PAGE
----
As a teenager, Barbara Bartoszak watched as her mother fought and ultimately lost her battle with ovarian and uterine cancer. So, when she was diagnosed with breast cancer at the age of 29, she thought, "No chemo."
"My children were four and six at the time, and I didn't want them to have to go through watching me get so sick," she says. At first, it looked like she'd be able to avoid chemotherapy. After a partial mastectomy, the pathologist told her he'd gotten all the cancer.
Sadly, he was mistaken. Barbara had an aggressive form of breast cancer, and without treatment, her odds of surviving even two years were 50/50.
She opted to enter into a study involving a new combination of chemo and radiation. "I told my oncologist that my goal was to see my sons grow up and graduate from high school, and he promised he'd do his best to give me that chance."
Beating her doctor's most optimistic prognosis, Barbara not only saw her sons graduate from high school; she also was there for their college graduations and weddings. “And I now have the wonderful experience of watching my granddaughter grow up."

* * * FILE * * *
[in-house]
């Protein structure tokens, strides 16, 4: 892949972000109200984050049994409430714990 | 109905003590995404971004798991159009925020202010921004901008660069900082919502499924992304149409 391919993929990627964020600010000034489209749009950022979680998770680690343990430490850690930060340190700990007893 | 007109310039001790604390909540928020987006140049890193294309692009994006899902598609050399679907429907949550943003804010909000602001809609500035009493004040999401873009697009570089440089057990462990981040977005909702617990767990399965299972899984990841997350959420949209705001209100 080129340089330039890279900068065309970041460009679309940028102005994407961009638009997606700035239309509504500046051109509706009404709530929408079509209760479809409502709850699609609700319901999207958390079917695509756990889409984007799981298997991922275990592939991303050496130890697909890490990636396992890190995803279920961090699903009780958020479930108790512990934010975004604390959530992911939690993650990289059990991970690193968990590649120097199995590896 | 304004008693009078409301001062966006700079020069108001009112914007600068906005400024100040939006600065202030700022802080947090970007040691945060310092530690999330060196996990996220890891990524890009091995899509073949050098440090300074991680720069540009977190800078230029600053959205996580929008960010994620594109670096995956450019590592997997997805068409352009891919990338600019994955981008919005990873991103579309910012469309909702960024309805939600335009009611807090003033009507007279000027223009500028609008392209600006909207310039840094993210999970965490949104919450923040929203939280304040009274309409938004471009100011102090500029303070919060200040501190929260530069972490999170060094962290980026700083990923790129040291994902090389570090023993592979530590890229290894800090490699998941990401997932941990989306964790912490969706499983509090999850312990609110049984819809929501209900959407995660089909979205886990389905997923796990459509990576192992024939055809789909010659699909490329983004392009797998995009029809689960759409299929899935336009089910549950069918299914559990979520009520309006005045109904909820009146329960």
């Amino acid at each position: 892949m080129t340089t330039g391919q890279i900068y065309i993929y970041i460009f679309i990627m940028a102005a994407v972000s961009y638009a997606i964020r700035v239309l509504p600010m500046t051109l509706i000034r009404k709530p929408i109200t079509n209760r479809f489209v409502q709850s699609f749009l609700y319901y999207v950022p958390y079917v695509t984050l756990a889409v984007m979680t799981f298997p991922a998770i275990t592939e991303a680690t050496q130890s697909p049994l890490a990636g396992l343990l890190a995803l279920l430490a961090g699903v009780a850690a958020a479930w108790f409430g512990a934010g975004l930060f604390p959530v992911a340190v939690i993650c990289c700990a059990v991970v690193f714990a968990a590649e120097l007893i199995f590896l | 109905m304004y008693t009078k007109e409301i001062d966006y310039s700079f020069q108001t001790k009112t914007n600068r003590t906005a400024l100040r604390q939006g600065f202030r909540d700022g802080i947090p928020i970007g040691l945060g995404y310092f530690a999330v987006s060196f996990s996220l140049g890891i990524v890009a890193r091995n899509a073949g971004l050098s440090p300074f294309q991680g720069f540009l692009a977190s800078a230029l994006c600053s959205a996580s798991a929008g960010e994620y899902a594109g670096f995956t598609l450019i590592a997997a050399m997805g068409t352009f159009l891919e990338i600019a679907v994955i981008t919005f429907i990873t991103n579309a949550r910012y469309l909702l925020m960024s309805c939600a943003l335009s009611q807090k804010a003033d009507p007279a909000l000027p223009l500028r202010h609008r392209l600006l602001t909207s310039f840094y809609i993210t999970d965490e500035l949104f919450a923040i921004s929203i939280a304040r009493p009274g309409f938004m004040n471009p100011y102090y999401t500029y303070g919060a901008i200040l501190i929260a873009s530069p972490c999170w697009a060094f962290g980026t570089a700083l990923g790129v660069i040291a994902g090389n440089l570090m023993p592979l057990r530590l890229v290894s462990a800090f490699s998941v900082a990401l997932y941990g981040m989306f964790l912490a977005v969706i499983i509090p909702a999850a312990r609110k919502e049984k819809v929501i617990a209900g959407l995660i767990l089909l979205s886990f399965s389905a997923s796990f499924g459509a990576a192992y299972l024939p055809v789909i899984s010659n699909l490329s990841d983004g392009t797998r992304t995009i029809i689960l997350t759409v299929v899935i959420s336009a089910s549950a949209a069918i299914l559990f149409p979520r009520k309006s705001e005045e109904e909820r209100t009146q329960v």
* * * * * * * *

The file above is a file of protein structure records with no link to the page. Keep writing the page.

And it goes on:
Although her battle was difficult, Barbara says that it brought her family closer together than she'd ever imagined. "Something like this can either make or break a marriage, and it made ours even stronger."
Barbara also learned that she was stronger than she'd ever imagined. "When my boys learned to scuba dive, I said no, I'm afraid of water. And my son said, 'Mom, you beat cancer. You can do anything.' "
He was right. Each year, when the family goes on vacation, all four of them dive in together.